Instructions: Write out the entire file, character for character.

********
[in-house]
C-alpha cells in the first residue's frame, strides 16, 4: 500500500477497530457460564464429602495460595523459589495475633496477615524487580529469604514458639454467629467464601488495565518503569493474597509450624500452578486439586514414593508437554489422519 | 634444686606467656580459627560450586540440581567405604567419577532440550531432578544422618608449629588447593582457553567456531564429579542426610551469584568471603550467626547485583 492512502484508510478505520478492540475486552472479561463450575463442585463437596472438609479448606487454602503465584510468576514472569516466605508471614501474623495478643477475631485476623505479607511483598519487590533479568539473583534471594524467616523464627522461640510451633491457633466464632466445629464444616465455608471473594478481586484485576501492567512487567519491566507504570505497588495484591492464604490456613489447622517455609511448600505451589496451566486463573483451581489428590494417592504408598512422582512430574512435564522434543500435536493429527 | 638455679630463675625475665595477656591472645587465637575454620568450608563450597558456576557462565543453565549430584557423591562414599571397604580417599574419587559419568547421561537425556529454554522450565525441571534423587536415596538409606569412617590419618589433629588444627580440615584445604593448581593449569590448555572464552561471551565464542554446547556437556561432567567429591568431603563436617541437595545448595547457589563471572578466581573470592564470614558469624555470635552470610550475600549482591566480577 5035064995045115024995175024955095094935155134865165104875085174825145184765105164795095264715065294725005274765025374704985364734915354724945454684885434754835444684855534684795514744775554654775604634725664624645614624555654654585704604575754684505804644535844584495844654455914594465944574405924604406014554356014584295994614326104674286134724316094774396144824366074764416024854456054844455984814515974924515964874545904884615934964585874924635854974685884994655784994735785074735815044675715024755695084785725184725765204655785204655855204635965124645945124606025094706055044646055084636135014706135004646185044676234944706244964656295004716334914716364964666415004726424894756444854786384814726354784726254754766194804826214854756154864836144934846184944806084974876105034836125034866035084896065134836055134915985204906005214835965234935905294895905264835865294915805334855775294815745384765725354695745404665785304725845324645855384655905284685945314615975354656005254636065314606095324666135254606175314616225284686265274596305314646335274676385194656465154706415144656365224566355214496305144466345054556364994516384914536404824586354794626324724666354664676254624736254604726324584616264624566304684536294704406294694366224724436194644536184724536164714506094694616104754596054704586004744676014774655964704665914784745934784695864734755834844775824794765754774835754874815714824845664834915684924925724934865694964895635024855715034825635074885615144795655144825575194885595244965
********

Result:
[in-house]
C-alpha cells in the first residue's frame, strides 16, 4: 500500500477497530457460564464429602495460595523459589495475633496477615524487580529469604514458639454467629467464601488495565518503569493474597509450624500452578486439586514414593508437554489422519 | 634444686606467656580459627560450586540440581567405604567419577532440550531432578544422618608449629588447593582457553567456531564429579542426610551469584568471603550467626547485583 492512502484508510478505520478492540475486552472479561463450575463442585463437596472438609479448606487454602503465584510468576514472569516466605508471614501474623495478643477475631485476623505479607511483598519487590533479568539473583534471594524467616523464627522461640510451633491457633466464632466445629464444616465455608471473594478481586484485576501492567512487567519491566507504570505497588495484591492464604490456613489447622517455609511448600505451589496451566486463573483451581489428590494417592504408598512422582512430574512435564522434543500435536493429527 | 638455679630463675625475665595477656591472645587465637575454620568450608563450597558456576557462565543453565549430584557423591562414599571397604580417599574419587559419568547421561537425556529454554522450565525441571534423587536415596538409606569412617590419618589433629588444627580440615584445604593448581593449569590448555572464552561471551565464542554446547556437556561432567567429591568431603563436617541437595545448595547457589563471572578466581573470592564470614558469624555470635552470610550475600549482591566480577 5035064995045115024995175024955095094935155134865165104875085174825145184765105164795095264715065294725005274765025374704985364734915354724945454684885434754835444684855534684795514744775554654775604634725664624645614624555654654585704604575754684505804644535844584495844654455914594465944574405924604406014554356014584295994614326104674286134724316094774396144824366074764416024854456054844455984814515974924515964874545904884615934964585874924635854974685884994655784994735785074735815044675715024755695084785725184725765204655785204655855204635965124645945124606025094706055044646055084636135014706135004646185044676234944706244964656295004716334914716364964666415004726424894756444854786384814726354784726254754766194804826214854756154864836144934846184944806084974876105034836125034866035084896065134836055134915985204906005214835965234935905294895905264835865294915805334855775294815745384765725354695745404665785304725845324645855384655905284685945314615975354656005254636065314606095324666135254606175314616225284686265274596305314646335274676385194656465154706415144656365224566355214496305144466345054556364994516384914536404824586354794626324724666354664676254624736254604726324584616264624566304684536294704406294694366224724436194644536184724536164714506094694616104754596054704586004744676014774655964704665914784745934784695864734755834844775824794765754774835754874815714824845664834915684924925724934865694964895635024855715034825635074885615144795655144825575194885595244965